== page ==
A man holds a sign reading “To lead well Mali right now, it is the army” as supporters of the CNSP (National Committee for the Salvation of the People) take part in a rally on Independence square in Bamako, on September 8, 2020, following a call by the MP4 (Popular Movement of 4th September) for a gathering to support the role of the army in Mali’s transition phase after a military junta overthrew the president. – The West African regional bloc ECOWAS on September 7 called on Mali’s military junta, which seized power last month, to appoint a civilian to head a transition government by September 15. (Photo by MICHELE CATTANI / AFP)
A forum in Mali debating how to restore civilian rule after last month’s military coup entered its final day Saturday, to continuing uncertainty over whether it will deliver a roadmap.
On the table before some 500 delegates from political parties, unions and NGOs is a proposal for a two-year transition government, drafted by experts appointed by the ruling military junta.
The three-day talks mark the second round of discussions between the young officers who overthrew President Ibrahim Boubacar Keita on August 18 and civilian representatives, many of whom had campaigned for Keita to resign.
According to the “transition charter” under discussion, the transition government would remain heavily influenced by the military.
The junta would appoint the president and install a military officer as head of a transitional legislative body.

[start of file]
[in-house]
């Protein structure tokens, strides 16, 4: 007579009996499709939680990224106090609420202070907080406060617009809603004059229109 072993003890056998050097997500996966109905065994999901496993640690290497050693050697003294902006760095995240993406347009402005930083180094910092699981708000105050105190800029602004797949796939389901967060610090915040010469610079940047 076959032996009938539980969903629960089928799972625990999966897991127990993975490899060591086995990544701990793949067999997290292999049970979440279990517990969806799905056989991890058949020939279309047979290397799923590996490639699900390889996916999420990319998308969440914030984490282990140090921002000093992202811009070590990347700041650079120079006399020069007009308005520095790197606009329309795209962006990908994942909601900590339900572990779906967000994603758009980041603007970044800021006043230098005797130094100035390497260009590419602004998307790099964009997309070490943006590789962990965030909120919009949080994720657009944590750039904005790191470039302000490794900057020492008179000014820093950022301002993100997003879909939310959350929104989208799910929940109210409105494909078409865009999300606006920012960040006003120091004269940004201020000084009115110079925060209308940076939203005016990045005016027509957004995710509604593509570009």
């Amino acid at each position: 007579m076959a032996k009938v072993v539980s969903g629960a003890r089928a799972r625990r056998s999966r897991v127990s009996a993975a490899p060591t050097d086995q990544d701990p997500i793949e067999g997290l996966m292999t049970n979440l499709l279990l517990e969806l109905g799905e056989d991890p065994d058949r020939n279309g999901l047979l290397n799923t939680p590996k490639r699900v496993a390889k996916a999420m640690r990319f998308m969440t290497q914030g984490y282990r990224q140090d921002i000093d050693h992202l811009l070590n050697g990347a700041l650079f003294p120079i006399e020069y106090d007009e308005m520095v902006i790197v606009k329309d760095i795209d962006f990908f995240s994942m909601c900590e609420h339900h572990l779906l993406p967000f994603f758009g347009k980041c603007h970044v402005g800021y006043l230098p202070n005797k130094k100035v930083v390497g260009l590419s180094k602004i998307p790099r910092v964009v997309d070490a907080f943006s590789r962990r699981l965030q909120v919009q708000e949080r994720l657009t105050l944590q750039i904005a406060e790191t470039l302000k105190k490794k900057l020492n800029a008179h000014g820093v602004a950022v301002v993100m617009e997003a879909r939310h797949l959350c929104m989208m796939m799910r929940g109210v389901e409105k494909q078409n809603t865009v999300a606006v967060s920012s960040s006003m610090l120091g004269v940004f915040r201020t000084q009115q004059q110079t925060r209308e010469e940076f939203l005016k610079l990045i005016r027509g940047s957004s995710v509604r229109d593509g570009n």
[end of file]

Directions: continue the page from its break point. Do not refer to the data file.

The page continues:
Discussions over appointing a military officer as president provoked strong disagreements among the delegates on Saturday, an AFP journalist saw.
While the talks are set to conclude Saturday, it remains unclear whether the forum will bridge stark divisions over issues such as the duration of a transition government and the role of the army.
Just hours after the coup, the junta pledged to restore civilian government and stage elections within a “reasonable time” — later talking of a three-year transition.
The 15-nation Economic Community of West African States, for its part, is insisting that Mali’s ruling army officers hand over power within 12 months.
It also remains unclear whether a final version of the transition charter text will be released, or whether its recommendations will even be followed.
Speaking on Friday, Yeah Samake from the Civic and Patriotic Action Party said he supported a 12-month transition government.
“The transitional institutions are accountable to no one, which is why the transition must be short term,” he said.
Former Malian Prime Minister Moussa Mara said during a workshop on Friday that “we can go beyond 12 months,” however.
“Let’s put the responsibility for the duration (of the transition government) on the decision-makers we are going to put in place,” he said.